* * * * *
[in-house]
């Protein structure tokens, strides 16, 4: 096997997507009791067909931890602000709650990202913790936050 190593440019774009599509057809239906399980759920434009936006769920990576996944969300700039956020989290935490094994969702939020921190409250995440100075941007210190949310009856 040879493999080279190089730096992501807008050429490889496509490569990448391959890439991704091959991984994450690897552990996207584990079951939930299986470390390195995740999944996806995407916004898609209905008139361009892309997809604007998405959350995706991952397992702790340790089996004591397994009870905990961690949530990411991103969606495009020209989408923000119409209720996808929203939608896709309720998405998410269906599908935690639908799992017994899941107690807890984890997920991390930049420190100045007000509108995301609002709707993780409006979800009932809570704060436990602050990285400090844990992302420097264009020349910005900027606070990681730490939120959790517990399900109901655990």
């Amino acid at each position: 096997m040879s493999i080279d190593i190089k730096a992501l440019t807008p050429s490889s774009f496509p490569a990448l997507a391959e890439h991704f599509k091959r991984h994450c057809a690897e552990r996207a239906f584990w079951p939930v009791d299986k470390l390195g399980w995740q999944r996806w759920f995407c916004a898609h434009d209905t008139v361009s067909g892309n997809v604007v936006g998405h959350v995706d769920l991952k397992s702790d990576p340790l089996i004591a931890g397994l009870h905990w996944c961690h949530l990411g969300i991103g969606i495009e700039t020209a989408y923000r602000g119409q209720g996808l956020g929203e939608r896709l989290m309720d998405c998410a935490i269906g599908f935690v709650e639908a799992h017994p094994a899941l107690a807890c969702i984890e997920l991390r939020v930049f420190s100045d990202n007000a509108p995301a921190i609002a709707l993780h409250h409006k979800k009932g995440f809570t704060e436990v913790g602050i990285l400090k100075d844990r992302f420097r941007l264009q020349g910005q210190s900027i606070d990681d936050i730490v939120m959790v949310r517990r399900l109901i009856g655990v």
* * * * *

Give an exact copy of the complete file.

[in-house]
């Protein structure tokens, strides 16, 4: 096997997507009791067909931890602000709650990202913790936050 190593440019774009599509057809239906399980759920434009936006769920990576996944969300700039956020989290935490094994969702939020921190409250995440100075941007210190949310009856 040879493999080279190089730096992501807008050429490889496509490569990448391959890439991704091959991984994450690897552990996207584990079951939930299986470390390195995740999944996806995407916004898609209905008139361009892309997809604007998405959350995706991952397992702790340790089996004591397994009870905990961690949530990411991103969606495009020209989408923000119409209720996808929203939608896709309720998405998410269906599908935690639908799992017994899941107690807890984890997920991390930049420190100045007000509108995301609002709707993780409006979800009932809570704060436990602050990285400090844990992302420097264009020349910005900027606070990681730490939120959790517990399900109901655990």
């Amino acid at each position: 096997m040879s493999i080279d190593i190089k730096a992501l440019t807008p050429s490889s774009f496509p490569a990448l997507a391959e890439h991704f599509k091959r991984h994450c057809a690897e552990r996207a239906f584990w079951p939930v009791d299986k470390l390195g399980w995740q999944r996806w759920f995407c916004a898609h434009d209905t008139v361009s067909g892309n997809v604007v936006g998405h959350v995706d769920l991952k397992s702790d990576p340790l089996i004591a931890g397994l009870h905990w996944c961690h949530l990411g969300i991103g969606i495009e700039t020209a989408y923000r602000g119409q209720g996808l956020g929203e939608r896709l989290m309720d998405c998410a935490i269906g599908f935690v709650e639908a799992h017994p094994a899941l107690a807890c969702i984890e997920l991390r939020v930049f420190s100045d990202n007000a509108p995301a921190i609002a709707l993780h409250h409006k979800k009932g995440f809570t704060e436990v913790g602050i990285l400090k100075d844990r992302f420097r941007l264009q020349g910005q210190s900027i606070d990681d936050i730490v939120m959790v949310r517990r399900l109901i009856g655990v």